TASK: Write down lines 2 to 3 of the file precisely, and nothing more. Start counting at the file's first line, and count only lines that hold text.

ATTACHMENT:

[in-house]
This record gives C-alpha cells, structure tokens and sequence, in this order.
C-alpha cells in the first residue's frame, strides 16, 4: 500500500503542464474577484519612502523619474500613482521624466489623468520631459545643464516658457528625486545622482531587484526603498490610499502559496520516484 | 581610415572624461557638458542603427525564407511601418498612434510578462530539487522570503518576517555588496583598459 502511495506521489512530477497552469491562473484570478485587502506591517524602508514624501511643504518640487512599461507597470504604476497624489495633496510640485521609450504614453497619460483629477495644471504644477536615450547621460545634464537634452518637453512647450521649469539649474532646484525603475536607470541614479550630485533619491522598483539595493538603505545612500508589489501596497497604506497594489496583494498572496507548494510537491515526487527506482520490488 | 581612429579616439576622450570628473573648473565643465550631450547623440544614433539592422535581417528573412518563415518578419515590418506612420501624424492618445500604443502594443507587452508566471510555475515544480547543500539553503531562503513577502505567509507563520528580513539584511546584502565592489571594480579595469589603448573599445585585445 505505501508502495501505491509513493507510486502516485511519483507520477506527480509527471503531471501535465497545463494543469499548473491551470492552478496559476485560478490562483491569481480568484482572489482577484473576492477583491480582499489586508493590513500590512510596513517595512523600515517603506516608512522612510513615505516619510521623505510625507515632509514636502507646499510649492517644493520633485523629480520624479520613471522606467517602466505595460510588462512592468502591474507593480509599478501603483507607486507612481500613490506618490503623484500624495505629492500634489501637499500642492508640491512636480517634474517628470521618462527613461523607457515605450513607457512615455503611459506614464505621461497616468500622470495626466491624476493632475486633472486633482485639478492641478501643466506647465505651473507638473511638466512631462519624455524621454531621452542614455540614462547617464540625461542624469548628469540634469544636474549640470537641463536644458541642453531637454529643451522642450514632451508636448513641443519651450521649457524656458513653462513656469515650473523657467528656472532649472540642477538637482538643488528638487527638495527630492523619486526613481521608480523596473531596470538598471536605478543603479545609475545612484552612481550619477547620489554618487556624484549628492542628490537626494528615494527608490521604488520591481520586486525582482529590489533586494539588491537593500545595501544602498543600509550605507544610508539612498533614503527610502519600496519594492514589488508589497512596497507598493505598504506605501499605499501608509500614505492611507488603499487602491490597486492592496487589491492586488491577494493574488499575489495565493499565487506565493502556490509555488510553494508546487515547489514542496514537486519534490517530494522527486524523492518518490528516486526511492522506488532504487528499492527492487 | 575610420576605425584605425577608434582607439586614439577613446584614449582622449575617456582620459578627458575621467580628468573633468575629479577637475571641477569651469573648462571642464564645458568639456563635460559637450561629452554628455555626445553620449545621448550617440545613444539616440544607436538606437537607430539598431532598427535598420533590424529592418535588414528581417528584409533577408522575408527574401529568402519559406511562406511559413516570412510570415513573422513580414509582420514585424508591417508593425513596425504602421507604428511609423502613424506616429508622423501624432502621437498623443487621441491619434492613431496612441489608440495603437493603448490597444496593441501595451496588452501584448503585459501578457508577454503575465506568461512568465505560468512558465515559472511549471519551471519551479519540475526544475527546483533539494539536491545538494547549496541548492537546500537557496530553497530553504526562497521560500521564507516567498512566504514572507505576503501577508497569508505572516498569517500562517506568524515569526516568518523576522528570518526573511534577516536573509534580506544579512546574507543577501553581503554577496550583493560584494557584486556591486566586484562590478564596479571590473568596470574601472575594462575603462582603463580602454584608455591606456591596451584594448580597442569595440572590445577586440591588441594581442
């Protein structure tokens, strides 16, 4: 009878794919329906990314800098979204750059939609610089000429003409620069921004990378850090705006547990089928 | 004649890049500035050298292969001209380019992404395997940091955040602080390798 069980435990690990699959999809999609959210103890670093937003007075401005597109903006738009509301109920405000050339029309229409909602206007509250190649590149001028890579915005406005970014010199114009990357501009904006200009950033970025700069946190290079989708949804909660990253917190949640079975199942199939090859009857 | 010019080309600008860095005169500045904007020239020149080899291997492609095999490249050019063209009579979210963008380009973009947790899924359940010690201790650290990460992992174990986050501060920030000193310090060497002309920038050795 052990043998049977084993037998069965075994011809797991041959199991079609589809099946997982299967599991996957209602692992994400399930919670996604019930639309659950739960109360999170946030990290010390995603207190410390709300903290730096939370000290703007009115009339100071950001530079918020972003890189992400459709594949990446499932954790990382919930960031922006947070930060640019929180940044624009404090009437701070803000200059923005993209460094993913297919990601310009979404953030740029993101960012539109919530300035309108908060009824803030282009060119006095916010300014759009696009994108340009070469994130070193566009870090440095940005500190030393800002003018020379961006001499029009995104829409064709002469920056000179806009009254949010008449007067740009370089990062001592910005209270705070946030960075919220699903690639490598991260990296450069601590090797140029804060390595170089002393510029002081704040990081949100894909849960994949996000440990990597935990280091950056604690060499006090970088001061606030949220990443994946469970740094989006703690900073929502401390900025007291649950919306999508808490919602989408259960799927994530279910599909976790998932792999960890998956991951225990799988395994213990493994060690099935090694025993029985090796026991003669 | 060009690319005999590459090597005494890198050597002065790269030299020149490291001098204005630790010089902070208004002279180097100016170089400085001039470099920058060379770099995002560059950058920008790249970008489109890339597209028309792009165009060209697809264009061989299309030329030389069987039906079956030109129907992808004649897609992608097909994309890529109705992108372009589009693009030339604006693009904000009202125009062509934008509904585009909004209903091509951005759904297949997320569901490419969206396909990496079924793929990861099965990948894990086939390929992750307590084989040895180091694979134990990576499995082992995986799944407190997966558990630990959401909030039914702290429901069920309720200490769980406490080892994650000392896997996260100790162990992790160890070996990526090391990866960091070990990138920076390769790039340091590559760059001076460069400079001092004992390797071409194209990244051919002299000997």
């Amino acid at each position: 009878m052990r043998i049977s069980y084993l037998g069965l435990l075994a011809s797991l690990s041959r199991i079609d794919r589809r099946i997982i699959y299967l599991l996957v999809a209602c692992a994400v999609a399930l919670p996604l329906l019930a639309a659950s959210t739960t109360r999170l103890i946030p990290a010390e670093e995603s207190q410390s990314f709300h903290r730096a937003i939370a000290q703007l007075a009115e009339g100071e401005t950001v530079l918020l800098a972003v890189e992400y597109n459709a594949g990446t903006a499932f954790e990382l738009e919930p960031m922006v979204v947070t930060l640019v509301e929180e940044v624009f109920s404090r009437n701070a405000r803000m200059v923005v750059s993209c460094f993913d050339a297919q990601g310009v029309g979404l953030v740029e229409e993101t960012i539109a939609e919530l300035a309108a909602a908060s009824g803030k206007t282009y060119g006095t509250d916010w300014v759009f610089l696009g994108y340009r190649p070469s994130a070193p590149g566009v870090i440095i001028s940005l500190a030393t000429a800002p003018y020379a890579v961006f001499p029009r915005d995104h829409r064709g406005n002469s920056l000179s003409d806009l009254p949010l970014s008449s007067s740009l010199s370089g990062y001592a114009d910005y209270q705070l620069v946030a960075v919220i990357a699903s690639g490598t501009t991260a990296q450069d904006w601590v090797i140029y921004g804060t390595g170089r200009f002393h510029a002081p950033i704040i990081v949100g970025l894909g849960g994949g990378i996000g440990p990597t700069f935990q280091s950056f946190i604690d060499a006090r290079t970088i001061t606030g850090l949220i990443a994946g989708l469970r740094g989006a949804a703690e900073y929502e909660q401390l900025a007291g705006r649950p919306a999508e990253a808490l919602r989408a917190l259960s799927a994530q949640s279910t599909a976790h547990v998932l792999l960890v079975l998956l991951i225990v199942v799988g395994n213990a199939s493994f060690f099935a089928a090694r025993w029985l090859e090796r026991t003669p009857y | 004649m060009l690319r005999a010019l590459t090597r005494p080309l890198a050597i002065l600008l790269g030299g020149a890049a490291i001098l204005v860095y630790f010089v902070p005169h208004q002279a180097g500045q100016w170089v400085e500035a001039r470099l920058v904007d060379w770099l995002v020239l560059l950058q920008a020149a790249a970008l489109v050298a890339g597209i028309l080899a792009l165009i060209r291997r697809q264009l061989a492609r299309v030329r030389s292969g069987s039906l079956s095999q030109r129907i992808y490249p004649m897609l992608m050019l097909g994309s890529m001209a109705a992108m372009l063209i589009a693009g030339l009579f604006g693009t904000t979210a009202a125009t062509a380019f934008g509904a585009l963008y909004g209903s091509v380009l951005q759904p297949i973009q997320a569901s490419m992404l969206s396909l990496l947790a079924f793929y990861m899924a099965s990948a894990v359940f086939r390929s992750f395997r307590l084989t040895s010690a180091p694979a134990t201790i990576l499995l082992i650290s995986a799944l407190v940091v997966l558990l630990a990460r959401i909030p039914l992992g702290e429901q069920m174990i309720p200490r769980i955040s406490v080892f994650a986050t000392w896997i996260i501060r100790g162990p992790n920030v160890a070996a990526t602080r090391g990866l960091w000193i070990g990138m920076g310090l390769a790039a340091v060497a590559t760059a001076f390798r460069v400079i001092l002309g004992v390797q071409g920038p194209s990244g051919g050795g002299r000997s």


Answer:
This record gives C-alpha cells, structure tokens and sequence, in this order.
C-alpha cells in the first residue's frame, strides 16, 4: 500500500503542464474577484519612502523619474500613482521624466489623468520631459545643464516658457528625486545622482531587484526603498490610499502559496520516484 | 581610415572624461557638458542603427525564407511601418498612434510578462530539487522570503518576517555588496583598459 502511495506521489512530477497552469491562473484570478485587502506591517524602508514624501511643504518640487512599461507597470504604476497624489495633496510640485521609450504614453497619460483629477495644471504644477536615450547621460545634464537634452518637453512647450521649469539649474532646484525603475536607470541614479550630485533619491522598483539595493538603505545612500508589489501596497497604506497594489496583494498572496507548494510537491515526487527506482520490488 | 581612429579616439576622450570628473573648473565643465550631450547623440544614433539592422535581417528573412518563415518578419515590418506612420501624424492618445500604443502594443507587452508566471510555475515544480547543500539553503531562503513577502505567509507563520528580513539584511546584502565592489571594480579595469589603448573599445585585445 505505501508502495501505491509513493507510486502516485511519483507520477506527480509527471503531471501535465497545463494543469499548473491551470492552478496559476485560478490562483491569481480568484482572489482577484473576492477583491480582499489586508493590513500590512510596513517595512523600515517603506516608512522612510513615505516619510521623505510625507515632509514636502507646499510649492517644493520633485523629480520624479520613471522606467517602466505595460510588462512592468502591474507593480509599478501603483507607486507612481500613490506618490503623484500624495505629492500634489501637499500642492508640491512636480517634474517628470521618462527613461523607457515605450513607457512615455503611459506614464505621461497616468500622470495626466491624476493632475486633472486633482485639478492641478501643466506647465505651473507638473511638466512631462519624455524621454531621452542614455540614462547617464540625461542624469548628469540634469544636474549640470537641463536644458541642453531637454529643451522642450514632451508636448513641443519651450521649457524656458513653462513656469515650473523657467528656472532649472540642477538637482538643488528638487527638495527630492523619486526613481521608480523596473531596470538598471536605478543603479545609475545612484552612481550619477547620489554618487556624484549628492542628490537626494528615494527608490521604488520591481520586486525582482529590489533586494539588491537593500545595501544602498543600509550605507544610508539612498533614503527610502519600496519594492514589488508589497512596497507598493505598504506605501499605499501608509500614505492611507488603499487602491490597486492592496487589491492586488491577494493574488499575489495565493499565487506565493502556490509555488510553494508546487515547489514542496514537486519534490517530494522527486524523492518518490528516486526511492522506488532504487528499492527492487 | 575610420576605425584605425577608434582607439586614439577613446584614449582622449575617456582620459578627458575621467580628468573633468575629479577637475571641477569651469573648462571642464564645458568639456563635460559637450561629452554628455555626445553620449545621448550617440545613444539616440544607436538606437537607430539598431532598427535598420533590424529592418535588414528581417528584409533577408522575408527574401529568402519559406511562406511559413516570412510570415513573422513580414509582420514585424508591417508593425513596425504602421507604428511609423502613424506616429508622423501624432502621437498623443487621441491619434492613431496612441489608440495603437493603448490597444496593441501595451496588452501584448503585459501578457508577454503575465506568461512568465505560468512558465515559472511549471519551471519551479519540475526544475527546483533539494539536491545538494547549496541548492537546500537557496530553497530553504526562497521560500521564507516567498512566504514572507505576503501577508497569508505572516498569517500562517506568524515569526516568518523576522528570518526573511534577516536573509534580506544579512546574507543577501553581503554577496550583493560584494557584486556591486566586484562590478564596479571590473568596470574601472575594462575603462582603463580602454584608455591606456591596451584594448580597442569595440572590445577586440591588441594581442